When breast is best for babies
You wouldn’t rate baby formula as the basis for dirty corporate tactics but it obviously is – and dangerous too.
Chinese pirate formula merchants flogging off their suspect products as ‘‘ Made in NZ’’– even using John Key’s photo on some containers – while US embassy staff in Asia and big names in Washington put the case for formula corporates and their profit margins.
The story so far: This column revealed some weeks ago that US government lobbyists blocked a Philippine milk code intended to control advertising of alternative baby food.
The Philippines government believed banning major promotion of milk substitutes would save thousands of baby’s lives. American corporate opponents fought this and won because they feared banning major promotion of milk substitutes would cut US formula corporate profits and ‘‘didn’t mesh with US export policies’’.
What they wanted and got was a major breach of an accepted international trade rule and Unicef recommendations. At the expense of babies! Facts from the Wikileaks file showing how the campaign the US has fought for its formula corporates for years behind closed doors were republished here from Auckland Women’s Health Council’s newsletter.
Wikileaks document 05MANILA5839 International Code on Marketing Breastmilk Substitutes (called the Milk Code) opened the door on a typical top-secret meeting between the US economic counsellor in Manila and the under secretary of the Philippines Department of Health.
The US official asked the Philippines government and health officials to listen to the US makers before restricting promotion of baby formulas.
Across the table, the man from Philippines Health pointed to the high, early death rate from diarrhoea – 70 per cent of Philippines families exist without clean water, a priority for breastmilk alternatives.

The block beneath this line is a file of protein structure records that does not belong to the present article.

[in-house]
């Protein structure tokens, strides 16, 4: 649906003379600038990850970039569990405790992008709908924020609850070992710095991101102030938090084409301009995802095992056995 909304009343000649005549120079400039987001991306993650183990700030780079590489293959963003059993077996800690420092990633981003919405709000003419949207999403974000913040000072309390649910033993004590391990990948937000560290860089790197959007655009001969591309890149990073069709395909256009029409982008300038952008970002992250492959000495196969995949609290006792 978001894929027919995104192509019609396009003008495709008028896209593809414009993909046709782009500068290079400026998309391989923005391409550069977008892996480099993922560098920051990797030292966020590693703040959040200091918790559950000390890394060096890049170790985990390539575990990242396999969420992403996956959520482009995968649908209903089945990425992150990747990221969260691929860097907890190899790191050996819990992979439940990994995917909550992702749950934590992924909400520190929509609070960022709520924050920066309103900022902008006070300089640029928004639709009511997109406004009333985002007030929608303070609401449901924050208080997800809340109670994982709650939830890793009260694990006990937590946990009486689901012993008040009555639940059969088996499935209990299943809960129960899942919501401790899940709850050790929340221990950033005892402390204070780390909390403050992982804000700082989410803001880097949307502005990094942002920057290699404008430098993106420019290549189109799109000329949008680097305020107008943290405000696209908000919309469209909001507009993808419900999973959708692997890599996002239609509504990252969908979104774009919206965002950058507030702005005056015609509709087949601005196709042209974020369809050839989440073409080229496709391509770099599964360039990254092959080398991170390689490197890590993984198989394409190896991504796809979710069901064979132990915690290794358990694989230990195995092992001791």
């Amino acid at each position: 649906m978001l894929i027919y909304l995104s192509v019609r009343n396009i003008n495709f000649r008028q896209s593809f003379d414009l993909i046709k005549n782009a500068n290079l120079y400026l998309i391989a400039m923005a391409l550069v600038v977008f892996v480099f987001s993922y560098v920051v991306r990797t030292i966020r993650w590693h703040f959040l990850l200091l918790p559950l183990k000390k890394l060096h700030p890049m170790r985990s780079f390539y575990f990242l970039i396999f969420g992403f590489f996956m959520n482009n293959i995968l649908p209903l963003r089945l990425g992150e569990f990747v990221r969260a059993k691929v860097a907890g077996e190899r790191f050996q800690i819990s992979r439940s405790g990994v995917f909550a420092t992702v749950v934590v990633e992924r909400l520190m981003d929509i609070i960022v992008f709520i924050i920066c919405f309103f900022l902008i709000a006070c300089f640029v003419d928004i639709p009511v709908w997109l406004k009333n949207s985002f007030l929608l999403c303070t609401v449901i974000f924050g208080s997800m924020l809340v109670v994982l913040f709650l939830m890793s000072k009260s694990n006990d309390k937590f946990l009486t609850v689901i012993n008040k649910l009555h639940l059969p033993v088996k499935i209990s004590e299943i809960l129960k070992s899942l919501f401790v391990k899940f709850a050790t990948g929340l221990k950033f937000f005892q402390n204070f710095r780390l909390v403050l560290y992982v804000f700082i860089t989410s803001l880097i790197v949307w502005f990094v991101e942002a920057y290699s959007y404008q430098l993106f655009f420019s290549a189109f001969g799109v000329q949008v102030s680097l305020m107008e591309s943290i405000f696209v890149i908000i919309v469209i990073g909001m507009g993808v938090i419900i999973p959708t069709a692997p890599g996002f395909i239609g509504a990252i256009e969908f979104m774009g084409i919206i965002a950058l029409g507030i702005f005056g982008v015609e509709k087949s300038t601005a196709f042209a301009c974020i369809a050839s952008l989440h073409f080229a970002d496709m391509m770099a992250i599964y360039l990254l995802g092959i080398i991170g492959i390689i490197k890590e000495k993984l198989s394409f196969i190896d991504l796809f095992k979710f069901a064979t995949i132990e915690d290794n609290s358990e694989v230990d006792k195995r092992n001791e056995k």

And the World Health Organisation cited 16,000 children a year dying after what are euphemistically miscalled ‘‘inappropriate feeding practices’’, most before the children are five, with diarrhoea as a major killer.
The chief executive of the US Chamber of Commerce in Washington – which represents three million businesses – wrote a letter to the president of the Philippines, Gloria Arroyo: ‘‘These banning rules would have unintended negative consequences for investors’ confidence. The country’s reputation ‘as a stable and viable destination for investment is at risk’.’’
Four days later the Supreme Court in Manila reversed an earlier decision and legalised heavy promotion of breastmilk alternatives.
When Philippines Department of Health asked a senior government lawyer, Nestor Ballocillo, to contest the court order (he was a known trouble-maker to corporates – working on several contentious challenges to powerful vested interests at the time) he and his son were shot dead while walking from their home. The case remains unsolved.
Giant concerns like New Zealand’s Fonterra are commercially caught up in these formula issues – although there is no evidence they are involved in the newly revealed dirty diplomacy.
That column on this issue didn’t ‘‘go viral’’ but it did go international. –
Renee HeftiGraham, RN, lactation consultant, international breastfeeding advocate, Vancouver: ‘‘Thank you for your recent excellent column about US diplomats undermining breastfeeding in the Philippines. As a member of International Baby Food Action Network we have known this for years but it’s good that the story is now getting out.